Reigns of Terror in AmericaRoundup
tags: terrorism, Pittsburgh, antisemitism
On Friday, May 9, 1958, Rabbi Jacob M. Rothschild, of the Hebrew Benevolent Congregation, in Atlanta, delivered a sermon called “Can This Be America?” Crosses had been burned and men had been lynched, but Rothschild was mainly talking about the bombs: bundled sticks of dynamite tied with coiled fuses. In the late nineteen-fifties, terrorists had set off, or tried to, dozens of bombs—at black churches, at white schools that had begun to admit black children, at a concert hall where Louis Armstrong was playing, at the home of Martin Luther King, Jr. One out of every ten attacks had been directed at Jews, at synagogues and community centers in Charlotte, in Nashville, in Jacksonville, in Birmingham. In March, 1958, about twenty sticks of dynamite, wrapped in paper yarmulkes, had exploded in an Orthodox synagogue in Miami. The blast sounded like a plane crash.
“Our first duty is not to allow ourselves to be intimidated,” Rothschild told his congregation. Five months later, some fifty sticks of dynamite exploded at his temple, Atlanta’s oldest, blowing a twenty-foot hole in a brick wall, toppling columns, shattering stained-glass windows. “We bombed a temple in Atlanta,” a man claiming to be from the “Confederate Underground” said, when he telephoned the press that night. “Negroes and Jews are hereby declared aliens.”
Rothschild grew up in Pittsburgh, in Squirrel Hill. His family went to Temple Rodef Shalom, just blocks away from the Tree of Life Synagogue, where eleven people were recently shot and killed during services. Robert Bowers, the man charged in the case, had repeatedly posted on social media about a Jewish aid organization he thought was helping refugees cross the U.S.-Mexico border. The shooting followed a series of mail bombs sent to prominent critics of the President, allegedly by Cesar Sayoc, Jr., a Florida man whose white van was plastered with Trump stickers. In the days after these atrocities, Donald Trump announced his intention to end birthright citizenship—to declare, by executive order, that millions of U.S.-born children are aliens. Can this be America?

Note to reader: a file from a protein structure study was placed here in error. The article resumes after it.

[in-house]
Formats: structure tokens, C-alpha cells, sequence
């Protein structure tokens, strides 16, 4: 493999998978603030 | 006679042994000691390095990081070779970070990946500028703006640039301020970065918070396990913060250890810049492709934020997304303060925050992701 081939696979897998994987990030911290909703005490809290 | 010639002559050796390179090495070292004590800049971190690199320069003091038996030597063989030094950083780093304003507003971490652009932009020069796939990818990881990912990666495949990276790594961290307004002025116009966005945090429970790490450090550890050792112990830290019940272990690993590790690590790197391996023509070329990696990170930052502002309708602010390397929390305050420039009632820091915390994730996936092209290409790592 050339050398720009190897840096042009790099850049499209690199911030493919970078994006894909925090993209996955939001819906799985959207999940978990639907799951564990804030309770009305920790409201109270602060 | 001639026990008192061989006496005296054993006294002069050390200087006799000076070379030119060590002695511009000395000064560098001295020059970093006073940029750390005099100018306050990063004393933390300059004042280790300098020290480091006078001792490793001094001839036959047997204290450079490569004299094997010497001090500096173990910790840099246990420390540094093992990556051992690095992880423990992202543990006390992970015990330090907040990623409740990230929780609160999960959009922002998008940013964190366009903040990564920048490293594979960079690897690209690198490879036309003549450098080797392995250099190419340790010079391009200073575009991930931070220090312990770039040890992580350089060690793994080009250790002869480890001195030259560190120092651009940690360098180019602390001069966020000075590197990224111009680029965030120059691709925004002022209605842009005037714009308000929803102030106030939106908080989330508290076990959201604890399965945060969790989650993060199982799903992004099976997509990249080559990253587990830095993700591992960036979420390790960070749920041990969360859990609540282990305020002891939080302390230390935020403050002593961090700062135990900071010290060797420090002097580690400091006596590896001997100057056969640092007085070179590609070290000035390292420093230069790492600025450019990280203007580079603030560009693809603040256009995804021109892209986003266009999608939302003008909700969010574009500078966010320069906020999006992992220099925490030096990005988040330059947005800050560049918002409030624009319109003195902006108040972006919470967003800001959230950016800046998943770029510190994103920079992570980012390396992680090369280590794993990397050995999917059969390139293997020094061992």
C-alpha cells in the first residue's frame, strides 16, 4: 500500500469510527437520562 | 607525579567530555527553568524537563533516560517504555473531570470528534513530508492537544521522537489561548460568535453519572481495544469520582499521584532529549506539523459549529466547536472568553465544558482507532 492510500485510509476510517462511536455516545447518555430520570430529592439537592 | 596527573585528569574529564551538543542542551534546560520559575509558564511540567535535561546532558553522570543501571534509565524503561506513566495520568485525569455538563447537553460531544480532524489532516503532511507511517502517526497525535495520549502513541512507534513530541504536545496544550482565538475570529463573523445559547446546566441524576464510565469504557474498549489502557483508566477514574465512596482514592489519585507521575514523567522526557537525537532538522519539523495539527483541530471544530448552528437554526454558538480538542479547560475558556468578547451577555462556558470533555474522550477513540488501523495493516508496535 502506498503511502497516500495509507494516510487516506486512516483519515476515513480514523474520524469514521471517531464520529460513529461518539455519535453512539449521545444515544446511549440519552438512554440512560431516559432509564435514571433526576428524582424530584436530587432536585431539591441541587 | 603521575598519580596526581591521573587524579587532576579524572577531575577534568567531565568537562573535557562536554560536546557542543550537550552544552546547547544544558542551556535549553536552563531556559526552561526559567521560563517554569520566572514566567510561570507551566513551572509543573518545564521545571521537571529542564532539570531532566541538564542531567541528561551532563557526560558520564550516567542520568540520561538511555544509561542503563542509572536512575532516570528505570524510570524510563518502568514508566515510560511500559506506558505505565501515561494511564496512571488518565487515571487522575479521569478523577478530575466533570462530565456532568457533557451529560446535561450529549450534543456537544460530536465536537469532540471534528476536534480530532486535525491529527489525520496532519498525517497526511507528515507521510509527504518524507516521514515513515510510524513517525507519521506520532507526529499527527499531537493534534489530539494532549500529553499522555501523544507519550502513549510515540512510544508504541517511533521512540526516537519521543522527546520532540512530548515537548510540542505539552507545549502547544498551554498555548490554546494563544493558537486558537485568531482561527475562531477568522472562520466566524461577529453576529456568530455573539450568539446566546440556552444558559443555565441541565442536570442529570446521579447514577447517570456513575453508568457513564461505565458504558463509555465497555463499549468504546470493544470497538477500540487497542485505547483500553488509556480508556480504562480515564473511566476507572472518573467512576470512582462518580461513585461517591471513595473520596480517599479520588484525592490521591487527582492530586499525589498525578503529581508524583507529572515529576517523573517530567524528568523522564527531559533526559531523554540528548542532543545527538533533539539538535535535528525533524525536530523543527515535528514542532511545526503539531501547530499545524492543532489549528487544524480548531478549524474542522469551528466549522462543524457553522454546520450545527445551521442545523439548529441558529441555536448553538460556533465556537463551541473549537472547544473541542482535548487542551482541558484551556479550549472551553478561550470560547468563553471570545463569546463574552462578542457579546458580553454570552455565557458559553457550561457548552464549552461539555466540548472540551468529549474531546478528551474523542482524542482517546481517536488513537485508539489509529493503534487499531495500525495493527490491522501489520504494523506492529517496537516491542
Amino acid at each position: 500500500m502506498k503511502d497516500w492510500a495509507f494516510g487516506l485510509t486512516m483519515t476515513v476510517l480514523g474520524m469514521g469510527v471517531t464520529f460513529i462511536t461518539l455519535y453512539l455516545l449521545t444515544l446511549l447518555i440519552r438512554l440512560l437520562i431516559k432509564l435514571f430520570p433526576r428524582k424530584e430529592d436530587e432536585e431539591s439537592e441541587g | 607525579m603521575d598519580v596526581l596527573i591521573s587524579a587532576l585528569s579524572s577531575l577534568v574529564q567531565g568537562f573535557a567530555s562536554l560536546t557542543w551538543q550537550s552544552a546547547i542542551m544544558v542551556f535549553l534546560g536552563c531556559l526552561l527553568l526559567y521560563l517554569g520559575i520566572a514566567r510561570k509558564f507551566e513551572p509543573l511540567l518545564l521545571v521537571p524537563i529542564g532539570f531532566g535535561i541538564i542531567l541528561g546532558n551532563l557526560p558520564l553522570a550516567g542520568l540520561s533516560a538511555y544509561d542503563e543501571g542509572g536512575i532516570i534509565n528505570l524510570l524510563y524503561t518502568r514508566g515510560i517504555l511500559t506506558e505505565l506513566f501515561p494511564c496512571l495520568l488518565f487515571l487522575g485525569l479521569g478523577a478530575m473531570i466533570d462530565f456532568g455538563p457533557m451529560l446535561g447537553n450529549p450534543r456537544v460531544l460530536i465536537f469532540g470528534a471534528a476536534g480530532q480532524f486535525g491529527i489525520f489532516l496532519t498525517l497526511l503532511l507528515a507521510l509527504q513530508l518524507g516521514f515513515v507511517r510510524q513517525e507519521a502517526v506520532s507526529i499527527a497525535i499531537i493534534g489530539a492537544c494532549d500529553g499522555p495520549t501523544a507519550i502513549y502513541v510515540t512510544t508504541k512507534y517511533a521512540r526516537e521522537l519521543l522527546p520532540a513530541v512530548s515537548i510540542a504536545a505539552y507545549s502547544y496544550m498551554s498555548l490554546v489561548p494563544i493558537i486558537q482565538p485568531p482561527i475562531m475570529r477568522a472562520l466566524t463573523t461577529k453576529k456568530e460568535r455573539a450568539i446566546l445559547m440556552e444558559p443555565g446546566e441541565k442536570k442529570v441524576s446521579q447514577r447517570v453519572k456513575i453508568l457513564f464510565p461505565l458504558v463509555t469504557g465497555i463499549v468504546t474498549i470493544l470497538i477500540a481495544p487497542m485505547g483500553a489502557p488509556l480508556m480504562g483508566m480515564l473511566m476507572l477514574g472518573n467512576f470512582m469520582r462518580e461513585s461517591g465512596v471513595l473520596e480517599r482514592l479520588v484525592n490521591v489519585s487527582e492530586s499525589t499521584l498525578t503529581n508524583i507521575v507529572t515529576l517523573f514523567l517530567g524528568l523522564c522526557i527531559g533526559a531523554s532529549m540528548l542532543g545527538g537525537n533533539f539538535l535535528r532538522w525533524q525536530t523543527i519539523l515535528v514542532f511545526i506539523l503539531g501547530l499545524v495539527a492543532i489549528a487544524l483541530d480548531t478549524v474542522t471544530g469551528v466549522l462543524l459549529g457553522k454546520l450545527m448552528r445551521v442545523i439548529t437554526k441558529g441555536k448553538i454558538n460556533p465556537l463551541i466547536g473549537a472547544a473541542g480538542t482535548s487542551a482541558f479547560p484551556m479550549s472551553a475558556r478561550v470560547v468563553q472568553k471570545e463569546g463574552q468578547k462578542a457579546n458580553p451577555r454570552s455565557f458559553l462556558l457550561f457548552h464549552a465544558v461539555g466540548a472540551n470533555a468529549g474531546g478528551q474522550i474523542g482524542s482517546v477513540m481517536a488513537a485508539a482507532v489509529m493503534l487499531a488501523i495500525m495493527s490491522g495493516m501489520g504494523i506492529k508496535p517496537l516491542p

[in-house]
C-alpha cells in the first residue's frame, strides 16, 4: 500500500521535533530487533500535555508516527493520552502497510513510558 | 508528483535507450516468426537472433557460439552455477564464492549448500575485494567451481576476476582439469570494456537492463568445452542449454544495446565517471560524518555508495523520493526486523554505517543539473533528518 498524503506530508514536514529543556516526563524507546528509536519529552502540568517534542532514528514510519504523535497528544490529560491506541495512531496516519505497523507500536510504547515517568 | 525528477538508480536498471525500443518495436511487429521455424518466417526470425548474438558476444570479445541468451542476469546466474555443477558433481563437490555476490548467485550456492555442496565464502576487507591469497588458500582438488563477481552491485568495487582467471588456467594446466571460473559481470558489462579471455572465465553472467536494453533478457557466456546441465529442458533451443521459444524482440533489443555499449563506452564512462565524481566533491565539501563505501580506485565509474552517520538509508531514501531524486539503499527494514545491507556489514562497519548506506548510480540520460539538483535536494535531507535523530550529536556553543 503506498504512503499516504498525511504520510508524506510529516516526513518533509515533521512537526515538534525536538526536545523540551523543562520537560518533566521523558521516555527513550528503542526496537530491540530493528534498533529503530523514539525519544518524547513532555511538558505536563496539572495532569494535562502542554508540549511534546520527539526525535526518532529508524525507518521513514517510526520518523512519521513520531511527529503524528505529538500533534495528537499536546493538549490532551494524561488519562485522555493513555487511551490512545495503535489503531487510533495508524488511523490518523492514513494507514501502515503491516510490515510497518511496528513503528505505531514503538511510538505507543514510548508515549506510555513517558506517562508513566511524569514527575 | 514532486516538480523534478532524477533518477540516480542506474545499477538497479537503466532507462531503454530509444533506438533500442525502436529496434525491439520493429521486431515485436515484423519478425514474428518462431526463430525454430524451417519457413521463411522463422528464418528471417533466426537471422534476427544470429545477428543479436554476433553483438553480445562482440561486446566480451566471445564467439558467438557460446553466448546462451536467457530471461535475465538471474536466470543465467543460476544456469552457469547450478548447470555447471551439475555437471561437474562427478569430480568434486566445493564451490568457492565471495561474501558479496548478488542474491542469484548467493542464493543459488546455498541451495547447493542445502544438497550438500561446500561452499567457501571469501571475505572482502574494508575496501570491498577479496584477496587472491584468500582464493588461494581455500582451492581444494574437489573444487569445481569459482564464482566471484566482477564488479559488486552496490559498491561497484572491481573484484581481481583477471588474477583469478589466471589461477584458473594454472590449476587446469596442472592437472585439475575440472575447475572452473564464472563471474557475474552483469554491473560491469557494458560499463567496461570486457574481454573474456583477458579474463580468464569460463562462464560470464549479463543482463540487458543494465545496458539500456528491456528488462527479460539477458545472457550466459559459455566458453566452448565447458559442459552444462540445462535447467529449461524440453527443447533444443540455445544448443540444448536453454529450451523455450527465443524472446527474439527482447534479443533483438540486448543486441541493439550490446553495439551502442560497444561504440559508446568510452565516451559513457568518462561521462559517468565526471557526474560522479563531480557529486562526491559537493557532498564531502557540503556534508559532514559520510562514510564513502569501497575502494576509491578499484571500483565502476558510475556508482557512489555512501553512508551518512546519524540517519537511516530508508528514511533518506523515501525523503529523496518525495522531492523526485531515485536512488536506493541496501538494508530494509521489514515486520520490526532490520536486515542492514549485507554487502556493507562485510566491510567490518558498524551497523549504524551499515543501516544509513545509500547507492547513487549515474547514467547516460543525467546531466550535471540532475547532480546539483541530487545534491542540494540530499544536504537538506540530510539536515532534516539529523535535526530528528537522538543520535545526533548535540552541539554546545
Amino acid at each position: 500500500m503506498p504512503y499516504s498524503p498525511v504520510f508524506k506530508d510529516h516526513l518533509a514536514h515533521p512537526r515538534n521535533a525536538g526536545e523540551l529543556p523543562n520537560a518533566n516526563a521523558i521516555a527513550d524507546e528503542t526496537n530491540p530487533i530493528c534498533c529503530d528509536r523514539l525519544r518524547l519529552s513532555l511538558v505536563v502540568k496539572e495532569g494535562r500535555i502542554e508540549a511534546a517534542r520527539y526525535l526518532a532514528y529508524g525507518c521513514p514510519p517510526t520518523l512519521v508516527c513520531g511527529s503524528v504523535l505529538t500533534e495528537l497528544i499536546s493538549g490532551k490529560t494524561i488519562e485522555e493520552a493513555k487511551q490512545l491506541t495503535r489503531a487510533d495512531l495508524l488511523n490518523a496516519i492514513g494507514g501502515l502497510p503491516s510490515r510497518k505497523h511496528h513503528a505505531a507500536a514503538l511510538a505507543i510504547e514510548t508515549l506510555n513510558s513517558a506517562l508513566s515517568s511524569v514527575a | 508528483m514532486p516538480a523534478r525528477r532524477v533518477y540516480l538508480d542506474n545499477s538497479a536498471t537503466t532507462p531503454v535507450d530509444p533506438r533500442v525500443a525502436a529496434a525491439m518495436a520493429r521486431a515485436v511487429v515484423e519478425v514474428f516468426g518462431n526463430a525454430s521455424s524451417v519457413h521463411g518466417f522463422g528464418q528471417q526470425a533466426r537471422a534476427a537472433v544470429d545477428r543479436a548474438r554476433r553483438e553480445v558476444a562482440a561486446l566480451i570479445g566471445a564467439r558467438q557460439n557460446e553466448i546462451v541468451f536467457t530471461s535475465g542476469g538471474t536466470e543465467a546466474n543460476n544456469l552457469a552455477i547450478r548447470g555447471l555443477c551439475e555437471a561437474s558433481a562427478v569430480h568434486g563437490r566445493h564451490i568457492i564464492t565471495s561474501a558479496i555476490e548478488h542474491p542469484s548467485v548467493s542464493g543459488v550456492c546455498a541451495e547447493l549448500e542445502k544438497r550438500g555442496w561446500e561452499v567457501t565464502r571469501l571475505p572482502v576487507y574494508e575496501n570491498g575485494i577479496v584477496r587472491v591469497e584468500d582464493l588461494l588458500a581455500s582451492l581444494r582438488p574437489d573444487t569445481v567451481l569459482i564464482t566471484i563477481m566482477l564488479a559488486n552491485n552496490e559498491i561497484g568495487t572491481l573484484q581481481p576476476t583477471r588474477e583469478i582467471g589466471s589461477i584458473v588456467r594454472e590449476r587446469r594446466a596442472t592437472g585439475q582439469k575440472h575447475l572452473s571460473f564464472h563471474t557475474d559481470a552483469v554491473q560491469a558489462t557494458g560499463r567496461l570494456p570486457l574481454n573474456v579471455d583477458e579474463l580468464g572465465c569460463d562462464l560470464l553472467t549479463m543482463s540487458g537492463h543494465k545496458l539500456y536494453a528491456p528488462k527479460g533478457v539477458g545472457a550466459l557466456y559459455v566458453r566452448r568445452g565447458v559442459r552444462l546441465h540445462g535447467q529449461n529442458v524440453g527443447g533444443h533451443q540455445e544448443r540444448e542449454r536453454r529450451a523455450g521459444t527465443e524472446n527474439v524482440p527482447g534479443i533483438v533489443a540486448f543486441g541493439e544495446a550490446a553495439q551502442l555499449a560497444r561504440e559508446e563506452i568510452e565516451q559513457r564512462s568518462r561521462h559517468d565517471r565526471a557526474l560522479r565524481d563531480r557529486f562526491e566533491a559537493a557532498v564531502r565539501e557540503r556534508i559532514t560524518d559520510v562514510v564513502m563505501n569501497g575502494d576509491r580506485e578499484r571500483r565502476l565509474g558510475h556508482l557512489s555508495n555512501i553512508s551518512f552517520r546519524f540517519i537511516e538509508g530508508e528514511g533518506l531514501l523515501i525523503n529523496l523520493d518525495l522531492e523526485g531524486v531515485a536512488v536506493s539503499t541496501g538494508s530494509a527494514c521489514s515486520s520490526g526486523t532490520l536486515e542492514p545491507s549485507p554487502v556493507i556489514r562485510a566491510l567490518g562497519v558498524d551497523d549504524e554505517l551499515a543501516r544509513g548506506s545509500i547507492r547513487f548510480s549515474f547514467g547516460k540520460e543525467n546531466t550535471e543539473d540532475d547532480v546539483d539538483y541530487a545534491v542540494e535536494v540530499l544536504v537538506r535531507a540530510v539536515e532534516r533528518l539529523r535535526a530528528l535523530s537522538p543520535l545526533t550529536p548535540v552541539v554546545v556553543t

Rothschild, the liberal from Pittsburgh, moved to Atlanta to take up his pulpit in 1946, the year that a white-supremacist organization was founded in the city. The Columbians asked potential members three questions: “Do you hate Negroes? Do you hate Jews? Do you have three dollars?” On Yom Kippur in 1948, Rothschild sought to stir his congregation out of its silence. “There is only one real issue,” he said. “Civil rights.” The reign of terror Rothschild decried in 1958 had begun four years earlier, after the Supreme Court’s decision in Brown v. Board of Education, when White Citizens Councils began forming across the South to oppose desegregation. And then the bombings started, targeting the institutions that hold societies, and nations, together: schools, houses of worship, newspaper offices.
Standing at the site of the Atlanta temple blast, Mayor William B. Hartsfield declared, “Every political rabble-rouser is the godfather of every sneaking cross-burner and dynamiter at work in the South today.” In the Atlanta Constitution, the syndicated columnist Ralph McGill wrote, “To be sure, none said go bomb a Jewish temple or a school. But let it be understood that when leadership in high places in any degree fails to support constituted authority, it opens the gates to all those who wish to take law into their hands.” The F.B.I. investigated, as Melissa Fay Greene recounts in a book about the bombing, and five men were arrested. The American Nationalist, a California newspaper, ran a story that announced, “SYNAGOGUE BOMBING A FRAUD: Jewish Groups Use Bomb Incident to Confuse Gentiles.” Only one man, George Bright, was ever tried; he was acquitted. McGill won a Pulitzer Prize. “If you call that a prize,” Bright scoffed. “Pulitzer was just a Jew.”
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